Policing lecture notes
Policing lecture notes CJ 335
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Popular in Criminal Justice
This 16 page Bundle was uploaded by Lizzie Enright on Wednesday March 2, 2016. The Bundle belongs to CJ 335 at Michigan State University taught by Gregory Drake in Winter 2016. Since its upload, it has received 25 views. For similar materials see Policing in Criminal Justice at Michigan State University.
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Date Created: 03/02/16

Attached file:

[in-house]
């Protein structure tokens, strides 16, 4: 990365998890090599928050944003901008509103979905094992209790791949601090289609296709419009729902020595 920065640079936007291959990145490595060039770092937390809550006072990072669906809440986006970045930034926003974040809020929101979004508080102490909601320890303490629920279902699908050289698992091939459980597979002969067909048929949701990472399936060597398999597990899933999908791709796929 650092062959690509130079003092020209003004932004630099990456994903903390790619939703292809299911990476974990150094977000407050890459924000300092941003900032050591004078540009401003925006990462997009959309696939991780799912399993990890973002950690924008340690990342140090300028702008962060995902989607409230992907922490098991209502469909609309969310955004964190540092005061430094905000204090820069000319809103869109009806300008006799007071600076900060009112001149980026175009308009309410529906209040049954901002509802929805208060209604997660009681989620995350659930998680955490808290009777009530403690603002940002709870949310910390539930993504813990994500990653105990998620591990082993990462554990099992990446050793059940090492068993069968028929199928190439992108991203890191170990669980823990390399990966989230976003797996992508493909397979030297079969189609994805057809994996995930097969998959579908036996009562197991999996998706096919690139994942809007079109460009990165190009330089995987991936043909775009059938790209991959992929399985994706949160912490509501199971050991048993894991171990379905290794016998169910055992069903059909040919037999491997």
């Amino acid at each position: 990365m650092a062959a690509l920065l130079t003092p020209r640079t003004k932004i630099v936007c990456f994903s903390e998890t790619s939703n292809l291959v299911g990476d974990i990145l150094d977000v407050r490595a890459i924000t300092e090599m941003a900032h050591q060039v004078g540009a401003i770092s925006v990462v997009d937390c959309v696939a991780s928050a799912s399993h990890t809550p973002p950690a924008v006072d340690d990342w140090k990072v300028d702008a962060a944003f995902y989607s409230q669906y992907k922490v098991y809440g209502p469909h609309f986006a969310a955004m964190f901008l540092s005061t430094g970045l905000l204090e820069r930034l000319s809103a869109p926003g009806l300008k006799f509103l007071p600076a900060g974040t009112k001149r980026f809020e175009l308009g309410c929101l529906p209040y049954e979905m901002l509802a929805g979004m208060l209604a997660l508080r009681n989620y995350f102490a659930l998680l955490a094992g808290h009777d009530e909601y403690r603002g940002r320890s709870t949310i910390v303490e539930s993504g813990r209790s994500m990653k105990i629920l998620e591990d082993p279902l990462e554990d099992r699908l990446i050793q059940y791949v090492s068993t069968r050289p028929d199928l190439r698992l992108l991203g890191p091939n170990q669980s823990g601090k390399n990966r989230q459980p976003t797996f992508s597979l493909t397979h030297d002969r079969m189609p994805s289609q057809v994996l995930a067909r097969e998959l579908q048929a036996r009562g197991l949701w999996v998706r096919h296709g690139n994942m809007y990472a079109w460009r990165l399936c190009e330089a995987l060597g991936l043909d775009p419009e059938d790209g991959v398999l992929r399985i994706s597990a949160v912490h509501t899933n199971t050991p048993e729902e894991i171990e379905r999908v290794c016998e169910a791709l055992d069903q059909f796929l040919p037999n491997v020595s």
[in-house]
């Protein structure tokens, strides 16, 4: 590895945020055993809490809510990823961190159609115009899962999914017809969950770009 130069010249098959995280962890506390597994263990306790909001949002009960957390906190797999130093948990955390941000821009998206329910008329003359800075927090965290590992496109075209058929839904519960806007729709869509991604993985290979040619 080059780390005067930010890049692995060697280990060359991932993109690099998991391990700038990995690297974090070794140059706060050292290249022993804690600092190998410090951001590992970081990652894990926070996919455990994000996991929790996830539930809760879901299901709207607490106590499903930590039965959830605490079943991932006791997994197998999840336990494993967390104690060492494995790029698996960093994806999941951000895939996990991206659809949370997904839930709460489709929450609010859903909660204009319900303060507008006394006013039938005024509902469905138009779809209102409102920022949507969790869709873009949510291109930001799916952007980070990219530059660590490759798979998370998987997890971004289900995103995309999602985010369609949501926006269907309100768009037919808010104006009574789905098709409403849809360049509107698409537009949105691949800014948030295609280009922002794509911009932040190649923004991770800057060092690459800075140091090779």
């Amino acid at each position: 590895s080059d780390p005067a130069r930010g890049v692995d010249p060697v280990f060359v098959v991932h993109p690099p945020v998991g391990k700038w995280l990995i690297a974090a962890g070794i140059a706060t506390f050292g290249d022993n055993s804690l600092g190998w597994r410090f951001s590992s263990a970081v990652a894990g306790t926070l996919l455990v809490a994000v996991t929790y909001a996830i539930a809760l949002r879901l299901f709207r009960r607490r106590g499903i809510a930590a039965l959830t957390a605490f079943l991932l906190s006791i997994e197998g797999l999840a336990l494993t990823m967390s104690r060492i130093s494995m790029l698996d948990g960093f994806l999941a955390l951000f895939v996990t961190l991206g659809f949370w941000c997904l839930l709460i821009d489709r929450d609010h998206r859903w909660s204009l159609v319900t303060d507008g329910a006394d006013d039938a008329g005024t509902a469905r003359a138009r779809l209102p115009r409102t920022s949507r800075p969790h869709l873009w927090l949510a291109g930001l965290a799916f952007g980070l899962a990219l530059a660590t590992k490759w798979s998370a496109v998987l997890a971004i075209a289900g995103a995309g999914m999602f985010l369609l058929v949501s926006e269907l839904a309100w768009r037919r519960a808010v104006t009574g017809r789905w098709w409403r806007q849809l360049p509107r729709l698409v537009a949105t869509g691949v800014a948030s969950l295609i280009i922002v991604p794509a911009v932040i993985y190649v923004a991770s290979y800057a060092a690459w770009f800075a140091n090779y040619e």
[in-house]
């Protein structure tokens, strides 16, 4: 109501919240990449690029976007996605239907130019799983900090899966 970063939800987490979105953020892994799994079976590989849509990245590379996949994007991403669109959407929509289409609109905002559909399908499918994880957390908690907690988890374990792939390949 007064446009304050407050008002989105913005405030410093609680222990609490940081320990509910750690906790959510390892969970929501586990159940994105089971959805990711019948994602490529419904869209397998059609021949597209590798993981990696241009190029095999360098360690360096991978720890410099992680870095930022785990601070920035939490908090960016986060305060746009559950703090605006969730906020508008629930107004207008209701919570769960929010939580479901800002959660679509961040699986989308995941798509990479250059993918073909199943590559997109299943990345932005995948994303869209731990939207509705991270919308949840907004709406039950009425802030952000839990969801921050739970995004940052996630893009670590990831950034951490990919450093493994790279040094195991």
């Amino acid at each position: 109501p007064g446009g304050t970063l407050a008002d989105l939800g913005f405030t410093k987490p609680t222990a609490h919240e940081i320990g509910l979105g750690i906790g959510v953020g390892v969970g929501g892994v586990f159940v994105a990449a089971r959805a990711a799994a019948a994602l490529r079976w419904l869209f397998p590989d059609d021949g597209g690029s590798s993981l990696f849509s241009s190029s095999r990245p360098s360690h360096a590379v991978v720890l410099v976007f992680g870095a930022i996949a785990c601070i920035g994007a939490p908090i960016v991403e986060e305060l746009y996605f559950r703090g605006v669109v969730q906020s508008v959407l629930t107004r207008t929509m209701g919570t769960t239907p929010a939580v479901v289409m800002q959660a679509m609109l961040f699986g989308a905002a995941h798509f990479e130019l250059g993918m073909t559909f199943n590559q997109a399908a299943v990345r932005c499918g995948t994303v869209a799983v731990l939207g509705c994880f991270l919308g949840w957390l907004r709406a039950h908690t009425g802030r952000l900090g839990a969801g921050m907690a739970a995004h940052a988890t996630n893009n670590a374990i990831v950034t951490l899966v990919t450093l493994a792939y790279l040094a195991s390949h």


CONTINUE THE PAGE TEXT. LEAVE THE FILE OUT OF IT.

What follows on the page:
Core Police Functions Typical Police Mission(s) - Enforce law - Investigate crimes - Prevent Crime - Domestic peace - Community services Common Police Practices - Patrol & CFS Response o Law Enforcement Orientation - PeaceKeeping & Order Maintenance o Order Maintenance Orientation - Investigation (Vice) o Law Enforcement Orientation Types of Patrol - Policing is largely a-theoretical o But most practices rest on deterrence theory - Preventative/ Random Patrol - Directed Patrol o Distribution of Crime? Efficacy of Patrol - Random Patrol o KC Patrol experiment o Why? - Directed / Hot Spot Policing o Michigan State Police and Others o Why? Types of patrol - Vehicle - Foot - Bicycle - Horse - K-9 o Air/ water/ ATV Calls for Service & Response - Routine Response (CFS) o Response Time & Citizen Satisfaction Clearance probability curve - Emergency response o Girl in washer o Why? Police are public face Traffic Enforcement Function - Moving violations - Code Enforcement - Pretext stops o Officer discretion - Stop-n-frisk o NYC findings - Accident Investigation & Prevention o Leading cause of Death for 4- 34 years old o Public face - Traffic pursuits o 2 Conflicting objectives Apprehension of “bad guy” Officer & Public safety (Fun & Exciting) o Some agencies have restrictive policies Which can be effective Peacekeeping & Order Maintenance - Managing Disorder - Quality of life offenses o Petty crimes o Broken windows model Physical Disorder Fear Social Withdrawal Crime Fiscal and Social Cost of QOL Policing - Fiscal Cost - Racial tension - Cost to personal liberties o Gang ordinances Investigations - Romanticized aspects of Policing - Evidence Collection o Discretion & chain of Custody o Steven Avery Case? - Close relationship with DA’s - Undercover Work o Further limited oversight o Restriction on Entrapment Early American Policing First department near NYC circa 1844 Early departments characterized by: o Decentralized and local orientation, rather than centralized and national o Tremendous variation across agencies o Heavy influence from local politics o General willingness to use force General Eras of Policing o Political Era: (1840-1930) o Reform Era: (1930-1970) o Community Era: (1970-2000) o Modern Era: (2000-Now) Political Era Large jurisdictions o Few officers Widespread corruption Regulation rather than Enforcement Patronage o Tammany Hall o “Boss” Tweed Crime Commissions (Wickersham Commission (~1930) Reform/ Professionalization Era (1930~1970) August Vollmer & Others o Professionalism o Education o Training o Divorce from politics o Civil service standards O.W. Wilson o Firings o Increased standards o Limits in officer discretion Community Era (1970-2000) Consequences of Reform o Professionalization and interaction with the community o Limited officer discretion o Proliferation of police technology Civil Rights Movement o Enforcing Jim Crow Segregation Inter-racial marriage Limits on right to assemble Service & “client” orientation Policing “designed to ensure citizen satisfaction” John Angell & Others o Increase connection to communities o Increase officer discretion and problem solving o Focus on quality of life offenses o Increase foot patrols Many defined political era Modern Era 9/11/2001 o Development of DHS Intelligence led policing Evidence based policing Smart policing Collaborative efforts Emergence of more new technologies o Crime mapping o Less lethal force Consequences of Federalism Federal and State laws and law enforcement Overlap and Redundancy o Potential for conflict o Necessity of cooperation Government Agencies Legislative influence o Laws/codes to be enforced o Funding Judicial influence o Case-law o Overturned arrests and convictions Executive influence o Presidents, governors, mayors/councils o MSP as example Criminal Justice Organizations Professional organizations o Standard setters Prosecutors and the courts o Interpretation of Legal code o Evidence collection o Testifying Probation and parole o Information o Altered Expectations of Privacy o Collaborative efforts Media Media portrayals of policing and the police o Glorify investigation o Overstate risk of injury o Overstate risk of Victimization “If it bleeds it leads..” Potential for Police portrayals- Public information officers o Balances media o But skewed favorably Accurate picture falls between Community Support for police varies o Age o Race o Gender o Prior Contact Sovereign and Organizational Legitimacy Police Discretion - What is it? o 2 primary aspects - American Bar Association Survey (~1950) o At behest of the Supreme Court “Breakdown, delay, and ineffectiveness of American Law enforcement” Main points on Discretion - Discretion is necessary and inevitable in the criminal justice system o Discretion is incredibly difficult to eliminate Minneapolis Domestic Violence Experiment - Discretion (Behavior) is learned o Interactions key o A la our discussion of culture Why Have Discretion? - Michael Lipski (1980) o Goal Conflict and Situational Variables o Resource Deprivation Public Resources “Demand and Supply” - S-LB Autonomy o Street level bureaucrat have limited oversight o Administrators have limited tools for censure - Leads to Typification/Routinization o Other authors talk about moral worthiness Lipski Summary - End point: o Officers have discretion o Discretion is needed o Discretion is difficult to eliminate but, - A lack of resources limits discretion o Routine help efficient use of limited resources Profiling? Moral evaluations help explain breaks from routines Van Maanen & others Pros and Cons of Discretion Pros: o Job satisfaction o Autonomy o Efficiency Cons: o Abuse o Corruption o Inequity Influences on Discretion - Organizational Factors - Neighborhood Factors - Officer Characteristics Organization Factors - Formal Rules and Policy o Lipski says these are weaker than we think Limited Oversight Resources are more important Leads to “Policy Absorption” o i.e. ignoring policy - Large Beats o Resources spread thin o Less time for each contact Influences behavior Neighborhood Factors - Racial Composition - SES (i.e. Concentrated poverty) - High crime Officer Characteristics - Individual Differences o E.g. Muir (1977) Officer “culture”/values/orientation – behavior - Gender o Female officers less aggressive on average - Race o Mixed findings Added “perspective” “Double Marginality”: Minority officers treat minority suspects harsher than other suspects Offender/ Victim Characteristics - Race o Boston “driving while black” study o Disentangle from Neighborhood effects? - Gender o Chivalry vs. Paternalistic vs. opportunity hypothesis - Age o Young vs. old - Social class/ Income o Low/poor vs. Middle vs. High/Rich Situational Factors - Offense Seriousness - Victim Offender Relationships - Location/Bystanders - CFS vs. Officer Initiated - Suspect Attitude: o Van Maanen Van Maanen (1978) - Language? o Crispy-Critters - Officers Develop “types” of citizens o Why? (Lipski & Danger) Suspicious Persons Assholes Know-nothings Van Maanen’s Types of Citizens - Suspicious persons: o Officers believes have committed offense - Assholes: o Do not accept officer’s definition of events - Know-Nothing’s o Others, who officers deem lack intimate knowledge of police work 3 Stages of Interactions with Assholes - Affront (Challenge to authority/ control) - Clarification (By the officer, of the situation) o Did she/ he mean to offend? o Could have acted Differently? - Remedy Police Subculture - Culture: o Shared set of customs, Attitudes, values, norms, & behaviors that form a particular way of life Values: Aspects of Importance Standards of Good & Bad Norms: Rules and Expectations - Social Institution: o Organizations that communicates Values & Norms - Subculture: o Patterns of Culture within a segment of society that distinguish it Sub meaning within - Police Subculture: o All of the above themes in the context of the institution of policing Elements of (Sub) Culture - Each has a set of themes o Us vs. them o Social Isolation - Aspects are institutionalized o Irrational ways of doing things “That’s the way its always been done” - Emotional Expression o How culture is passed on Stories FTO training Sources of Police Subculture - Organizational Factors - Street Environment - Administration - Other CJ or Police Agencies - Media - Organizational Factors (interactions w/ officers) o Platoon/ Squad Structure o Shift Schedules Social Isolation Officer Bonding Cultural Transmissions/ Reification - Street Environment (Interactions w/ citizens) o Frustration o Routinization Common Crimes (traffic stops) o Powerlessness - Administration (interaction w/ Leadership) o Hierarchical Structure of Power Different goals for leaders and officers Produces frustrating interactions o Cultural Divide Interactions with leadership shapes culture Organization Policy shapes culture Often developed to protect the organization and protect citizens, not officers needs or desires o Us vs. Them also between leadership & officers - Other Agencies (Interactions w/ external peers) o Case Processing (DA) Disillusionment Frustration Dropped cases Stress Testifying o Conferences Sharing stories with other officers about interactions with leadership Cultural Diffusion - Media o “Inner Circle” (trusted Media Members) Help with image management o Negative Reporting Purposeful or Otherwise Lack of Understanding of police behavior Houston Taser Example o Taser cameras o Reinforces “us vs. them” And isolation Control Solidarity Territoriality Common sense Use of force (passion) Masculinity Danger Us vs. Them Unpredictability Secrecy Suspicion Social isolation Split- Second Syndrome Bravery Moral Superiority Deception Facets of Police Subculture - Control o Given Power to Actively Restrict Rights o Direct Control o Indirect control Through presence - Territoriality o Dominion - Use of Force o Active Constriction of rights o Right to end life o Referred to as “Passion” o “War on_” metaphors o Availability of firearms o All contribute to a very unique working environment Use of higher degrees of force is rare - Danger + Unpredictability Suspicion o Bedrock aspects of Police Culture o “Police work is hours of sheer boredom punctuated by moments of sheer terror” Unpredictable but routine? - A constant state of suspicion results o Split-Second Syndrome o Suspicion carries over to social life Paradox of Policing - Perception of Danger is Most Important o National worker rate (3.7 per 100,000) o 21 per 100,000 rate of fatality for police (~5x avg.) Taxi/ truck drivers Roofers Farmers Loggers Fishers Homicide rate? - Social Isolation & Officer Solidarity o Aspects of policing produce isolation Scheduling Also enhances solidarity with other officers “Thin blue line” Subcultural aspects of solidarity o Moral Superiority o Common Sense o Masculinity o Us vs. Them o Secrecy - Solidarity o Moral superiority May regard citizens as inferior o Common Sense Skill based in intuitiveness and experience Sometimes a distain for book knowledge/ Science Tension with modern era? o Masculinity 85% male officers Policing has many “masculine” qualities ingrained within Physicality Fighting Bravery Weaponry Distain of “feminine” qualities o Communication o Empathy o Us vs. Them Mentality Brotherhood in Blue Stems in part from negative community attention, and a perceived lack of understanding in policing o Secrecy “Don’t give up another cop” Watch for partner first Don’t implicate other officers Perjury & Corruption Paoline (2004) - Two Competing Conceptions of Police Subculture o “Monolithic” o Varied/differences focused Use Typologies Not all officers share the same values, attitudes, behaviors Composition of departments have changed over time Females and Minorities and the infusion of “their” behavior Muir’s (1977) Typology of Officers Passion (Morality of Coercion) Perspectiv Conflicted Integrated e Tragic Reciprocators Professionals Cynic Avoiders Enforcers Paoline Findings - 5 Subgroups of Officers: o Tough cops (9%) o Clean-Beat-Crime-Fighters (22%) o Avoiders (14%) o Problem Solvers (10%) o Professionals (23%) - 2 new subgroups: o Anti-Organization Street-cops (9%) Lay-lows/ Traditionalists Very negative attitudes towards department administrators Very positive attitude toward citizens o “Dirty-Harry” Enforcers (13%) Tough cops No issue with civil violations Expanded police role Ok with administrators